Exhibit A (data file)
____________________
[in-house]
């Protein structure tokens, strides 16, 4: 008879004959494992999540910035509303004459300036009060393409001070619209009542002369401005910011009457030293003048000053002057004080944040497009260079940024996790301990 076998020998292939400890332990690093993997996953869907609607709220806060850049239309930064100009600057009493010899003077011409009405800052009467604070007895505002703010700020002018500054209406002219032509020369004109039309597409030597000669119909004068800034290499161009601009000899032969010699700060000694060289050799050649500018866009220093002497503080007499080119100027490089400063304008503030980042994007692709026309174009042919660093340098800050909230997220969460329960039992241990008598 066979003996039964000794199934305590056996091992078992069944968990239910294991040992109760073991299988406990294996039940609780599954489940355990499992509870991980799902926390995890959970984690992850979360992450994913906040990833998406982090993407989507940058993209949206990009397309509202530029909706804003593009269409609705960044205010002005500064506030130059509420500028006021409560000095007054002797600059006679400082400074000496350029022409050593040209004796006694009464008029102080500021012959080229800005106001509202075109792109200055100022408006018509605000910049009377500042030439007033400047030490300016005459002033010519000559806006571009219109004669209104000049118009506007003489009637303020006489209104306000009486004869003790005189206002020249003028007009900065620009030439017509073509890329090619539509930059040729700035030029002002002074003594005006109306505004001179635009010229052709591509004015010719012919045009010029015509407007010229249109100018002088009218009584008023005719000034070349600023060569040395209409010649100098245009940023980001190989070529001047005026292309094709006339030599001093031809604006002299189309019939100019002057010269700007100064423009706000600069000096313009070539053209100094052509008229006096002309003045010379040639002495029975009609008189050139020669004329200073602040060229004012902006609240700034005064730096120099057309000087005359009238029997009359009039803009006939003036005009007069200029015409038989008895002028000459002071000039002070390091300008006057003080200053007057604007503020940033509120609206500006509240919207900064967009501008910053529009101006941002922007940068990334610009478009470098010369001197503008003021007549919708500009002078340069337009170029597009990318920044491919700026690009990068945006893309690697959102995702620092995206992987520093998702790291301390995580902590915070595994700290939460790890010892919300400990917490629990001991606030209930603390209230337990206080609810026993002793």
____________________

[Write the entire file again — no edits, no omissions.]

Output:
[in-house]
């Protein structure tokens, strides 16, 4: 008879004959494992999540910035509303004459300036009060393409001070619209009542002369401005910011009457030293003048000053002057004080944040497009260079940024996790301990 076998020998292939400890332990690093993997996953869907609607709220806060850049239309930064100009600057009493010899003077011409009405800052009467604070007895505002703010700020002018500054209406002219032509020369004109039309597409030597000669119909004068800034290499161009601009000899032969010699700060000694060289050799050649500018866009220093002497503080007499080119100027490089400063304008503030980042994007692709026309174009042919660093340098800050909230997220969460329960039992241990008598 066979003996039964000794199934305590056996091992078992069944968990239910294991040992109760073991299988406990294996039940609780599954489940355990499992509870991980799902926390995890959970984690992850979360992450994913906040990833998406982090993407989507940058993209949206990009397309509202530029909706804003593009269409609705960044205010002005500064506030130059509420500028006021409560000095007054002797600059006679400082400074000496350029022409050593040209004796006694009464008029102080500021012959080229800005106001509202075109792109200055100022408006018509605000910049009377500042030439007033400047030490300016005459002033010519000559806006571009219109004669209104000049118009506007003489009637303020006489209104306000009486004869003790005189206002020249003028007009900065620009030439017509073509890329090619539509930059040729700035030029002002002074003594005006109306505004001179635009010229052709591509004015010719012919045009010029015509407007010229249109100018002088009218009584008023005719000034070349600023060569040395209409010649100098245009940023980001190989070529001047005026292309094709006339030599001093031809604006002299189309019939100019002057010269700007100064423009706000600069000096313009070539053209100094052509008229006096002309003045010379040639002495029975009609008189050139020669004329200073602040060229004012902006609240700034005064730096120099057309000087005359009238029997009359009039803009006939003036005009007069200029015409038989008895002028000459002071000039002070390091300008006057003080200053007057604007503020940033509120609206500006509240919207900064967009501008910053529009101006941002922007940068990334610009478009470098010369001197503008003021007549919708500009002078340069337009170029597009990318920044491919700026690009990068945006893309690697959102995702620092995206992987520093998702790291301390995580902590915070595994700290939460790890010892919300400990917490629990001991606030209930603390209230337990206080609810026993002793």